Another technique that I have been working with is paddling. After making a couple of pots, the technique that I found works best for my desired result is as fallows. A bulbous form is thrown to the desired final shape (maybe a little less bulbous than desired). Then, before turning the pot over to allow the foot to dry (for me the next day) the pot is re centered on the wheel and, with a hand supporting the inside, beaten with a textured paddle. Then, a rib is used to push the form out from the inside to make the pot round again as well as finalize the shape. The pot is then allowed to dry further and is trimmed and finished the same as any other pot. I am still working out how to make bottles and other small necked pots with this technique. It is also difficult to do with smaller pots.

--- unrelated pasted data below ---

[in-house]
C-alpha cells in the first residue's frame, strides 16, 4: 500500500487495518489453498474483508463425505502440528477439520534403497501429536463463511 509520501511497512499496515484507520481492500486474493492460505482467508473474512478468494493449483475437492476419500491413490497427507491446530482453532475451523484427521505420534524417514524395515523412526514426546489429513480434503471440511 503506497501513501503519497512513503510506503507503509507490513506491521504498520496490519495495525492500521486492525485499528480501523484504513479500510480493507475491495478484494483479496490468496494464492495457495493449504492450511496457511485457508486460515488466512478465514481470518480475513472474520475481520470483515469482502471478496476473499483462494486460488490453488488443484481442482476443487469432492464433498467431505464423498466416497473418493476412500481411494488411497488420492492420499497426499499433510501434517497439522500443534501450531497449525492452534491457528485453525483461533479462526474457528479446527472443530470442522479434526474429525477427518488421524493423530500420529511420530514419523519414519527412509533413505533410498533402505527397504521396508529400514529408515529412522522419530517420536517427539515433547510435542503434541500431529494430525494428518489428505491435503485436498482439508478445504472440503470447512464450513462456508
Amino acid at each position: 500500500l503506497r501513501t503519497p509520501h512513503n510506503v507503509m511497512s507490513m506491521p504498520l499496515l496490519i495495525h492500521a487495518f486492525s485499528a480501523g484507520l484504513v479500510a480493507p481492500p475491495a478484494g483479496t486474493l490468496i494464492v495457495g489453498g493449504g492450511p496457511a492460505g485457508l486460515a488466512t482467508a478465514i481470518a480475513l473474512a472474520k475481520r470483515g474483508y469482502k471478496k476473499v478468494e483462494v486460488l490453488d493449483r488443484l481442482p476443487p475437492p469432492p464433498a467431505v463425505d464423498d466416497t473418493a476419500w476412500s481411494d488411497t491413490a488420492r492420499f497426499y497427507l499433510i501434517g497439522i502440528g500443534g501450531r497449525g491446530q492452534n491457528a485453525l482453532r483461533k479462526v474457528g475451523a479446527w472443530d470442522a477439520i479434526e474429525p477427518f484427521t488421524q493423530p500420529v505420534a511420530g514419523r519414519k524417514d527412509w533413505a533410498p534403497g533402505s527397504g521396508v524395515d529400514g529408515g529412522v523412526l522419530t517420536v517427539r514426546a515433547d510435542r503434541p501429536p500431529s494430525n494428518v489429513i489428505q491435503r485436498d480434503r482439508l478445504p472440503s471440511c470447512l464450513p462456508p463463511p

I have been using up some porcelain that has been sitting around for a while. A couple of months ago I was considering switching to working exclusively in porcelain (why I have porcelain). I eventually decided that I did not want to make the switch. The two pots above (lidded bowl and small bottle) were made from some "poor mans porcelain" that I tried out. The body is called "Hanjiki Porcelain" and is made by Georgie's Ceramic Supply.
Another change I am working on with this new direction is the feet of my pots. Before I would add two parallel concentric lines to the inside and outside of the foot ring and then sign and date it. I am currently favoring this style of foot. I trim the foot the same as I used to and then "mess up" the outer edge of the foot with my fingers. I also made a stamp that is simple but effective. I think that with this "new direction" I am trying to convey a more simple look, stripping the pot of many unnecessary details to allow the form and surfaces to stand out.
I think that my main idea is to capture the "done with ease factor", "Rakuness" as Soldner would say. Although it may be ironic to talk about something that I want to seem natural or easily well done(for lack of a better term) I think that it is a point worth mentioning. I am (very clearly) having trouble putting this into words, but that is why I am a potter not a writer.